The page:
Tuesday, October 19, 2021

EDITORIAL: Stop Asian American hate

Cardinal Points

Since the beginning of the COVID-19 pandemic, the rise of Asian American and Pacific Islander hate has been on the rise. When the pandemic saw the first cases from Wuhan, China, former President Donald Trump dropped the “corona” suffix from the proper name “coronavirus,” to the racist “Chinese virus.” With Trump’s racist and xenophobic strategies, the United States has seen a rise in anti-Asian hate crimes.

Over the past few weeks, there has been a rise of attacks on women and elderly people of Asian descent in U.S. major cities. Not only have these discriminatory attacks been on the rise recently, but more than 3,700 attacks have been reported since March 2020. The new activism website, Stop AAPI Hate, is a hub that provides resources for Asian Americans and Pacific Islanders and tracks violence and harassment in those communities.

The most recent attack on the Asian community was in Atlanta, where eight people were shot in various spa and massage parlors March 16. Six of the victims were Asian women, even though the assailant, Robert Aron Long, stated that the motive for the shooting was not racially motivated. He visited the spas for massages on occasion to try to combat his sex addiction.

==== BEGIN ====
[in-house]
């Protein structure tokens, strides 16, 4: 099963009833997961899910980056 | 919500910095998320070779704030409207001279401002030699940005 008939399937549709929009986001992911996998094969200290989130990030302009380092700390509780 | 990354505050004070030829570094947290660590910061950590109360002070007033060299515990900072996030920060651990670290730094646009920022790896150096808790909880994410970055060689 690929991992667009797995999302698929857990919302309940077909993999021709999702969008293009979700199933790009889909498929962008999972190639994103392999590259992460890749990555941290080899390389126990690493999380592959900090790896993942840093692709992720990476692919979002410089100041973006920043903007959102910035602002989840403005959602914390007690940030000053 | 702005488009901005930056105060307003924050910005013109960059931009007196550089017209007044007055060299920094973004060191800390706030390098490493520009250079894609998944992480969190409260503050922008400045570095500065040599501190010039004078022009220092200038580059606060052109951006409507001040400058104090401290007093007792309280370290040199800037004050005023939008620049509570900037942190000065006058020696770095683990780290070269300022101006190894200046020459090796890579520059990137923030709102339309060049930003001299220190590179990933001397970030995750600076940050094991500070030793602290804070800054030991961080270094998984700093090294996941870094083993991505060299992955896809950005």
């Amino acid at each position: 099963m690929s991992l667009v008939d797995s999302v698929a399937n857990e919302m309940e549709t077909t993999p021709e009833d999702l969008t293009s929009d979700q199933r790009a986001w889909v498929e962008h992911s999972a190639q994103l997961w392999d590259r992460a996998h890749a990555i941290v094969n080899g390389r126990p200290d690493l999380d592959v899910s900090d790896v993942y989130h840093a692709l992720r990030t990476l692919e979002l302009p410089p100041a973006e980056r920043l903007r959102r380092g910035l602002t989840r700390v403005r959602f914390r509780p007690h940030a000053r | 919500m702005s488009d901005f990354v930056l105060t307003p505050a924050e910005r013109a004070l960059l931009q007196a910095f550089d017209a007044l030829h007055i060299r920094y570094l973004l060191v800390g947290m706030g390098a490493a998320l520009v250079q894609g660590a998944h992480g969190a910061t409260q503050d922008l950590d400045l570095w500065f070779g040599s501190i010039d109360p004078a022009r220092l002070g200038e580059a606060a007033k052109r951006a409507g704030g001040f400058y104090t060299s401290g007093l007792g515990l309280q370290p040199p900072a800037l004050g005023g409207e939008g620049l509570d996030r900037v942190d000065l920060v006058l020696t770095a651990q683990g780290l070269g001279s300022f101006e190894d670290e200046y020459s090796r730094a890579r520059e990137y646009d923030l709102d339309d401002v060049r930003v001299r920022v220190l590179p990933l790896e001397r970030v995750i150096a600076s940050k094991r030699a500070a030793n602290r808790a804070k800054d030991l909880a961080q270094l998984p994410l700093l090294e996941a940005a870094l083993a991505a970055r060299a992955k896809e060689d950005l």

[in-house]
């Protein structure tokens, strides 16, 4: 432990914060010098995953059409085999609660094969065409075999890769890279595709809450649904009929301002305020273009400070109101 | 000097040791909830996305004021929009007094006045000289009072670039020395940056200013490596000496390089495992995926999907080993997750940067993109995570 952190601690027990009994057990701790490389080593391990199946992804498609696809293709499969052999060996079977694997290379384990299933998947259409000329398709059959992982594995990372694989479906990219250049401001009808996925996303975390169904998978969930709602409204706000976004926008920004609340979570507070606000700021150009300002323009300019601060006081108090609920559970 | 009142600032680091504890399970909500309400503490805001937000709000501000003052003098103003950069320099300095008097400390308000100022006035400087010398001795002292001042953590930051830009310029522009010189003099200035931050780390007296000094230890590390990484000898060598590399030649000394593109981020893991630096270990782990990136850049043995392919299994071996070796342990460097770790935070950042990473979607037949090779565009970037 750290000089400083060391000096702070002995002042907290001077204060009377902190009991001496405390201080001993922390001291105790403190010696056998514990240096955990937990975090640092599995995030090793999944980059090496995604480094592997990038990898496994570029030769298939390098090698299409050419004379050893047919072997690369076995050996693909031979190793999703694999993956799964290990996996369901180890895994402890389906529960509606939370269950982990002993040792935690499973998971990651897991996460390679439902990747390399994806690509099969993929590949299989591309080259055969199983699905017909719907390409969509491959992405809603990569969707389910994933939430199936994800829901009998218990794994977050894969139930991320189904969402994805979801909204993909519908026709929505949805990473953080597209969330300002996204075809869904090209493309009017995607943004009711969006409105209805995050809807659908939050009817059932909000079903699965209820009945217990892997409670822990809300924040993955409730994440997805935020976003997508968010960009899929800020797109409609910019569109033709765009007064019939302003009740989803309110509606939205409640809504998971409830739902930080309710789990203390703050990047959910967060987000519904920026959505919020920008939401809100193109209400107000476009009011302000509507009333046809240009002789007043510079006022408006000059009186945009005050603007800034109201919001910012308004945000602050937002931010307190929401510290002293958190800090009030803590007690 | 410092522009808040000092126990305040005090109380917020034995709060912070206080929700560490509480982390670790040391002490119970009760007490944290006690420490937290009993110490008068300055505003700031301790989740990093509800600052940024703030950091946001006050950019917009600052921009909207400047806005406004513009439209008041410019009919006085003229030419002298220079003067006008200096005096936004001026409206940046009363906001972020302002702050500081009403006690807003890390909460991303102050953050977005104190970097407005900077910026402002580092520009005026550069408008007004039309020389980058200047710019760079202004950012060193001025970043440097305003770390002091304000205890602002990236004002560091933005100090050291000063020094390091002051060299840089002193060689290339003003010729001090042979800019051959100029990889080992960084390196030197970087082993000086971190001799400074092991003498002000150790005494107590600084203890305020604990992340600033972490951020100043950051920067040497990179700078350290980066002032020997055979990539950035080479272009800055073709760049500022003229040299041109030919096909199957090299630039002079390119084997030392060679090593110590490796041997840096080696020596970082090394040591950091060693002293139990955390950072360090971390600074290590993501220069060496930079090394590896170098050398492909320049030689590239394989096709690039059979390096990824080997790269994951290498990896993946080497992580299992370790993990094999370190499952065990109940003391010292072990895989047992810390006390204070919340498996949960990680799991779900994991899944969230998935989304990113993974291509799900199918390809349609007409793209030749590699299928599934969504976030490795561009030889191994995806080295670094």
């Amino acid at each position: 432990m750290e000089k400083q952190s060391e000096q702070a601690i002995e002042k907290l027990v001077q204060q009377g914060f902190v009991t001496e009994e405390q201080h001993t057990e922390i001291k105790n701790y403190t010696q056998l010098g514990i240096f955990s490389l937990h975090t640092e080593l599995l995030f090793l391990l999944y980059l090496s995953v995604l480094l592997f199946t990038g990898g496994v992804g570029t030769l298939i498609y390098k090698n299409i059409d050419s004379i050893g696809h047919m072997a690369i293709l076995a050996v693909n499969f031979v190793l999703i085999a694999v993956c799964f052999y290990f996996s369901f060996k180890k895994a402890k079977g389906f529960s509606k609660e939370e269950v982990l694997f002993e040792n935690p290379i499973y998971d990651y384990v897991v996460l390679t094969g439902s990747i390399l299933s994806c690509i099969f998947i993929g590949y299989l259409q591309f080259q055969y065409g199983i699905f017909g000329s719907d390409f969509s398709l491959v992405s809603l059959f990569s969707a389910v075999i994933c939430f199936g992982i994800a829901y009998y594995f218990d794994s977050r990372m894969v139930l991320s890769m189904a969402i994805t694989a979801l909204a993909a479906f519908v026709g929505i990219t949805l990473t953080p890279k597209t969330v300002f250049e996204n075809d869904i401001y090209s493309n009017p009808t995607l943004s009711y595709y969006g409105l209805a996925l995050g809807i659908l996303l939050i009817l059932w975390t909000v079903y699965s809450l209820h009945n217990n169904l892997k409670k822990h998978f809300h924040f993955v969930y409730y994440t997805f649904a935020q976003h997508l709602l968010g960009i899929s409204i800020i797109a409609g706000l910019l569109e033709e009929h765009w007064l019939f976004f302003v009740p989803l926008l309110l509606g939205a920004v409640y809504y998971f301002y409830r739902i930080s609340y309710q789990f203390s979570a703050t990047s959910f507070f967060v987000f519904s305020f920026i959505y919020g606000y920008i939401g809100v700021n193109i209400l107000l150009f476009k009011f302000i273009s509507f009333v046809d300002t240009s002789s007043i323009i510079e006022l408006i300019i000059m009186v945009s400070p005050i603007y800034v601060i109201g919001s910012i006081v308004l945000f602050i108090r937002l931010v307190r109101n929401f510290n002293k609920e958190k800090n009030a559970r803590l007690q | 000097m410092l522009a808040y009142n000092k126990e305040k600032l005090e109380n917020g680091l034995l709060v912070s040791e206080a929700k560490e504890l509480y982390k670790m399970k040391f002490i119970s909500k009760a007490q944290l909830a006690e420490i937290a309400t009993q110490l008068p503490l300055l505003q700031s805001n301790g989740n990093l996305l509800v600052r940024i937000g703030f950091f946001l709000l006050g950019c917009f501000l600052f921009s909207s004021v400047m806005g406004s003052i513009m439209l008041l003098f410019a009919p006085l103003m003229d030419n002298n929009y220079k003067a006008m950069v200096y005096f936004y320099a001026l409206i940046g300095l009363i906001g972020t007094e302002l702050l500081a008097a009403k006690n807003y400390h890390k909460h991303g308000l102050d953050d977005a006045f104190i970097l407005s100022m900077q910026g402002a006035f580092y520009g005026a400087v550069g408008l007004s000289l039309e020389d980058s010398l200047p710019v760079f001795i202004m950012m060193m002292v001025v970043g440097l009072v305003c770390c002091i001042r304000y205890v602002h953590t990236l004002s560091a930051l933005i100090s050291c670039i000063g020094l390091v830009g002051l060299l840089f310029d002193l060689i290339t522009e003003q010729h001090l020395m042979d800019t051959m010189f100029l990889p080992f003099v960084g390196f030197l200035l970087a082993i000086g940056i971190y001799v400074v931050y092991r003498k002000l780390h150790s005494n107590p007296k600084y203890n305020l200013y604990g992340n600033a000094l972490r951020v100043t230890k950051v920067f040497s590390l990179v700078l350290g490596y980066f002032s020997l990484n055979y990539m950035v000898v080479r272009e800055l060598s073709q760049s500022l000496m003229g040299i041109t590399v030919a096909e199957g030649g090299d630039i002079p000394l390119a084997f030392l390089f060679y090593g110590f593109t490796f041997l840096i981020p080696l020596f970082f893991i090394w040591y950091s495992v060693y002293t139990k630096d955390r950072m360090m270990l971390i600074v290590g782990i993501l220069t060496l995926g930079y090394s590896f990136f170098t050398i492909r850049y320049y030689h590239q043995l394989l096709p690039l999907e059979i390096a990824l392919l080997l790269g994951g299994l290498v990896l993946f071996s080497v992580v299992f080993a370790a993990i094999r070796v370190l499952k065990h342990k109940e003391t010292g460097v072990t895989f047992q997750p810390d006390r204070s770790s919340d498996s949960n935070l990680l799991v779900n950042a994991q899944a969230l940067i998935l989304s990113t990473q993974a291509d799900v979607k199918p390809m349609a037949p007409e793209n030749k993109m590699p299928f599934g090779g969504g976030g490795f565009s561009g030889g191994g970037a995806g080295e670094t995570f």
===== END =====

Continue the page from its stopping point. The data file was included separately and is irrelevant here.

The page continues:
Long stated he shot his victims because he was having “a really bad day.” No one should kill eight people after having an off day. That is intolerable.

After the Atlanta shooting, President Joe Biden and Vice President Kamala Harris both issued statements regarding harassment toward Asian Americans. Harris, who is of South Asian descent, expressed that the Trump presidency promoted racist comments.

“For the last year, we’ve had people in positions of incredible power scapegoating Asian Americans,” Harris said. “People with the biggest pulpits spreading this kind of hate.”

John C. Yang, president and executive director of Asian Americans Advancing Justice, urged Biden to issue anti-discriminatory policies to address the constant hate crimes in major U.S. cities.

“One thing that we know he does well is serve as a healer and a person that understands grief,” Yang said. “A person should understand that we must first center ourselves on the victims and their families and make sure that they are taken care of. That’s certainly what our community is hoping for. And then, from there we talk about solutions.”

One thing is clear—standing up to hate is the best way to become an ally for the AAPI community. The Biden administration must pass anti-discriminatory legislation to stop racist attacks on Asian Americans. As a nation, we must stand with the community and denounce all hateful acts of violence to ensure its safety.

Without standing for others, who will stand for you?

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